Join docent speaker Lori Windsor Mohr from the Santa Barbara Museum of Art Community Speakers Program as she presents this lecture on the Ashcan School of Artists.
America in the early 20th century was an increasingly machine-driven culture, with skyscrapers, automobiles, radio and phone changing the way of life. Artists of the Ashcan School, such as Robert Henri, George Glackens, George Bellow, created a new kind of art rooted in the raw, visceral day-to-day reality of the city—not that depicted by popular American Impressionists of the posh Park Ave bourgeoisie—but the Lower East Side of newly arrived immigrants, dockworkers, nightclub performers, saloonkeepers, boxers, and the average worker.
The lasting legacy of Ashcan artists is that for the first time, American painting took on a populist commitment, depicting the reality of life in a changing, diverse, industrializing metropolis. At a time when prosperity and poverty were two sides of one coin in collective fortunes, their art enlightened, educated and spiritually lifted an enormous audience, establishing one of the main currents in 20th-century social realist painting, and expanding the changing role of art in American life.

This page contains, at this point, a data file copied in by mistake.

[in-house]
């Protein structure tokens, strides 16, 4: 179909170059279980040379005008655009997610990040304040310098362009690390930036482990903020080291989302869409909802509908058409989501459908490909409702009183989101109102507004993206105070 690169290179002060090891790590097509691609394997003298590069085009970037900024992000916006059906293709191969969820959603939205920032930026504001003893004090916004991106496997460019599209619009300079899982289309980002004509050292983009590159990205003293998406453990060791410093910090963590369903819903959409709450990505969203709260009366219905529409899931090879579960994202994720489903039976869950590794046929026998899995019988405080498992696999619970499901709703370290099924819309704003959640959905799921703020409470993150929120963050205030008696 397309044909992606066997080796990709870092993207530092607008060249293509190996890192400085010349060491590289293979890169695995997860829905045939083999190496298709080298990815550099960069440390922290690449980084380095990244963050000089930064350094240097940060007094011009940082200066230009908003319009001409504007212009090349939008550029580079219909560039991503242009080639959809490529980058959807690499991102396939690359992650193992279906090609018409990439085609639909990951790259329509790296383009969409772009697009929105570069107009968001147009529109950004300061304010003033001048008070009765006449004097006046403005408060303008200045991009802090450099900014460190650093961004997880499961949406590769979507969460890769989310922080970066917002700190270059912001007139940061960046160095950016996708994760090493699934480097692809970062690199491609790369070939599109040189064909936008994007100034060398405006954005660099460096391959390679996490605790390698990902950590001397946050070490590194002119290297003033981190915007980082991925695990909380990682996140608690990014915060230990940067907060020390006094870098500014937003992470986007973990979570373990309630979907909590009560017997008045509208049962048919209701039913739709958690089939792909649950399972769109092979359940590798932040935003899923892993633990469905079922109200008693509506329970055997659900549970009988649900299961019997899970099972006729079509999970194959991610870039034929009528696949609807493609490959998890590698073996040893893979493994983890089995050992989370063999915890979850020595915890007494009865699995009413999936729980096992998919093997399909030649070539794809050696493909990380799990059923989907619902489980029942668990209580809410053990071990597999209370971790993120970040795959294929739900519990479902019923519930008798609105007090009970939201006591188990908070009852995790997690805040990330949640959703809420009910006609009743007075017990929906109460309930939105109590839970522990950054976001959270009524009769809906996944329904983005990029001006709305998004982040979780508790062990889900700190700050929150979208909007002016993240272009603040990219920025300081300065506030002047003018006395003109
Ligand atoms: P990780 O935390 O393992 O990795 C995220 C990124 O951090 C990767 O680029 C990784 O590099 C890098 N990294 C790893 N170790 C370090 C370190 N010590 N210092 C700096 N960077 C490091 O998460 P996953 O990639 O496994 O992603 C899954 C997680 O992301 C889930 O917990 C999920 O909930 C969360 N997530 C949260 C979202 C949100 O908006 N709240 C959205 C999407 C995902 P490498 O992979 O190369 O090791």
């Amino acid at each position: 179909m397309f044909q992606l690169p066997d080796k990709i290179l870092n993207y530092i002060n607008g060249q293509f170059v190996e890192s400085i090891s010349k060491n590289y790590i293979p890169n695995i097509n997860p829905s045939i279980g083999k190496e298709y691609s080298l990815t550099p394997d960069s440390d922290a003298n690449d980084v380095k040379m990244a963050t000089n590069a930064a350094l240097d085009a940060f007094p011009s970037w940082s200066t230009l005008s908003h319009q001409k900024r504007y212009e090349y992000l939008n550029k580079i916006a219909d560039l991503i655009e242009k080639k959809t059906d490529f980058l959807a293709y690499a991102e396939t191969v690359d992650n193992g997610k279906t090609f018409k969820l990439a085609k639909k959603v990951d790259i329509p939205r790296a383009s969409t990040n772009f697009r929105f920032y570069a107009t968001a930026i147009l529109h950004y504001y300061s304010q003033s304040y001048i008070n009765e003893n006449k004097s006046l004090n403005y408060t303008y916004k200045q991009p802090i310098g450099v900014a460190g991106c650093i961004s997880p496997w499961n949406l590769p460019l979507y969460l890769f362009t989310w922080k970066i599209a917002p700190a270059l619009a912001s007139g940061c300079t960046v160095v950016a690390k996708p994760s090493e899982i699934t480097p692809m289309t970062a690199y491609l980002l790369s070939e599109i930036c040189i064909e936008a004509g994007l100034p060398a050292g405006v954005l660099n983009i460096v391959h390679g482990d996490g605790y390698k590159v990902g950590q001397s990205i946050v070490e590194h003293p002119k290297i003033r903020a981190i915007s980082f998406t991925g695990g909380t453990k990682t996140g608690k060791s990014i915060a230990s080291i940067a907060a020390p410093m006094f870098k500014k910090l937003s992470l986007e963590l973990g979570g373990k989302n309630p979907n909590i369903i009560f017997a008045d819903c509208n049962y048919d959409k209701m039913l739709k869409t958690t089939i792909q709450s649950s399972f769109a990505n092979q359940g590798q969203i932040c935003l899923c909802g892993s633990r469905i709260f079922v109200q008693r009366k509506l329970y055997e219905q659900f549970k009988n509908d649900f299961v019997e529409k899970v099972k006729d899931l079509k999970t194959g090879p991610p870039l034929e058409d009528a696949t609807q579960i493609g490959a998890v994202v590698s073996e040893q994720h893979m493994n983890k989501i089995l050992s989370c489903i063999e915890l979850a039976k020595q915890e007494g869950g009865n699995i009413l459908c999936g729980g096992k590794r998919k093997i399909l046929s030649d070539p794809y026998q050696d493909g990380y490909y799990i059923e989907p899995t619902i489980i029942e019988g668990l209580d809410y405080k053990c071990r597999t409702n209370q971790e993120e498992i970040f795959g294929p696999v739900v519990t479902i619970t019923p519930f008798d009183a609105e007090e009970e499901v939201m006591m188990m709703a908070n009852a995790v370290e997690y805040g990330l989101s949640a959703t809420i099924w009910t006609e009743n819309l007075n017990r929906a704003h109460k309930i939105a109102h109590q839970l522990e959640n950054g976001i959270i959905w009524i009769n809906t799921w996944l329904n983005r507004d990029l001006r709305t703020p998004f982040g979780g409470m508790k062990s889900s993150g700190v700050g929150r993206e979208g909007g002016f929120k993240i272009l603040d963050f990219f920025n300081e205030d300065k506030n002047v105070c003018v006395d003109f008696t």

This event is free and open to the public. For more information, call (805) 677-7180.